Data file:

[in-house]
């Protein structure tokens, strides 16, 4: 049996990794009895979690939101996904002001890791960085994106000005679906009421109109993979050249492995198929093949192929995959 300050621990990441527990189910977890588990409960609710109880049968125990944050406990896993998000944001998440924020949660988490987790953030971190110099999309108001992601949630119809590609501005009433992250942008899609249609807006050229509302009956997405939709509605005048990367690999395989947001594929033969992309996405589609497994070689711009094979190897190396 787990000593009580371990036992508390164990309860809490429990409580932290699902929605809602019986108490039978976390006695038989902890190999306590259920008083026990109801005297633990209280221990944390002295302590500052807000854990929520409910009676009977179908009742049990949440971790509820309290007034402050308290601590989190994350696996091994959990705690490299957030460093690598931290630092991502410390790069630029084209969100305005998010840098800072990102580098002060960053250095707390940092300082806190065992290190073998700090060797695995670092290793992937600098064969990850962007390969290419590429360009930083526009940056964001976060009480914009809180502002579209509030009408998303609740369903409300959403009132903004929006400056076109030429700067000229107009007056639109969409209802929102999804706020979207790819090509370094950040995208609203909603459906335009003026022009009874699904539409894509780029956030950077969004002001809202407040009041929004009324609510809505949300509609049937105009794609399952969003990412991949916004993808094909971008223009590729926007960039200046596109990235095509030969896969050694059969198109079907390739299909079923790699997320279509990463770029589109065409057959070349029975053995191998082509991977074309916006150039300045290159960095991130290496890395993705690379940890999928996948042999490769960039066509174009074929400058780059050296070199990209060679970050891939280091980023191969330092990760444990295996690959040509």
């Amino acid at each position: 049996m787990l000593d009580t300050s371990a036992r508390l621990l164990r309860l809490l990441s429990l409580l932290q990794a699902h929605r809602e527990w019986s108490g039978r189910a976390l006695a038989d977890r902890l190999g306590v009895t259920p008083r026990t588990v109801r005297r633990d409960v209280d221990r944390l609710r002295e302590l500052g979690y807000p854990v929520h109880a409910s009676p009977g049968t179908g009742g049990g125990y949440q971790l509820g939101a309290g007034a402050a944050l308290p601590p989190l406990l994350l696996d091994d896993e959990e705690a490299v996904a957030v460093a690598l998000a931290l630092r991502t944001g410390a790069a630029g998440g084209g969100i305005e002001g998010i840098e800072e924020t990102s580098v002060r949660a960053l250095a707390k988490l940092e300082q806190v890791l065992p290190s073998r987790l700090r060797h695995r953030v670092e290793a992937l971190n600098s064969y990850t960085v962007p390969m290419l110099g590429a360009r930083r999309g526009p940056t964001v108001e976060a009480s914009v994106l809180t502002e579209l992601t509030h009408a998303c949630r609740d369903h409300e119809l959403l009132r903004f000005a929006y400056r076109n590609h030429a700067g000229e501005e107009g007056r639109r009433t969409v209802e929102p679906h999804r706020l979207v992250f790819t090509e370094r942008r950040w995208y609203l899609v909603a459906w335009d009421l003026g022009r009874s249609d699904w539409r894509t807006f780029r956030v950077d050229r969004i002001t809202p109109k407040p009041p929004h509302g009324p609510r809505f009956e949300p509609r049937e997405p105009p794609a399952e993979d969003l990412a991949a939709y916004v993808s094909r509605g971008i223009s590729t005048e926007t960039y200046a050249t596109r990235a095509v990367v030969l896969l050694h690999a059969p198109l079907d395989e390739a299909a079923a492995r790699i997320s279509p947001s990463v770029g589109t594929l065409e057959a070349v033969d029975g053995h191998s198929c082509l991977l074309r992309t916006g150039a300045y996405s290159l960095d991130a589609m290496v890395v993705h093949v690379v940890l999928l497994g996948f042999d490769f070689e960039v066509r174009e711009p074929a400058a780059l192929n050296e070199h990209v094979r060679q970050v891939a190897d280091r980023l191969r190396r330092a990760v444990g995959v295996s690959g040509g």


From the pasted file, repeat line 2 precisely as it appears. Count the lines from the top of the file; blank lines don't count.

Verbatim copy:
């Protein structure tokens, strides 16, 4: 049996990794009895979690939101996904002001890791960085994106000005679906009421109109993979050249492995198929093949192929995959 300050621990990441527990189910977890588990409960609710109880049968125990944050406990896993998000944001998440924020949660988490987790953030971190110099999309108001992601949630119809590609501005009433992250942008899609249609807006050229509302009956997405939709509605005048990367690999395989947001594929033969992309996405589609497994070689711009094979190897190396 787990000593009580371990036992508390164990309860809490429990409580932290699902929605809602019986108490039978976390006695038989902890190999306590259920008083026990109801005297633990209280221990944390002295302590500052807000854990929520409910009676009977179908009742049990949440971790509820309290007034402050308290601590989190994350696996091994959990705690490299957030460093690598931290630092991502410390790069630029084209969100305005998010840098800072990102580098002060960053250095707390940092300082806190065992290190073998700090060797695995670092290793992937600098064969990850962007390969290419590429360009930083526009940056964001976060009480914009809180502002579209509030009408998303609740369903409300959403009132903004929006400056076109030429700067000229107009007056639109969409209802929102999804706020979207790819090509370094950040995208609203909603459906335009003026022009009874699904539409894509780029956030950077969004002001809202407040009041929004009324609510809505949300509609049937105009794609399952969003990412991949916004993808094909971008223009590729926007960039200046596109990235095509030969896969050694059969198109079907390739299909079923790699997320279509990463770029589109065409057959070349029975053995191998082509991977074309916006150039300045290159960095991130290496890395993705690379940890999928996948042999490769960039066509174009074929400058780059050296070199990209060679970050891939280091980023191969330092990760444990295996690959040509």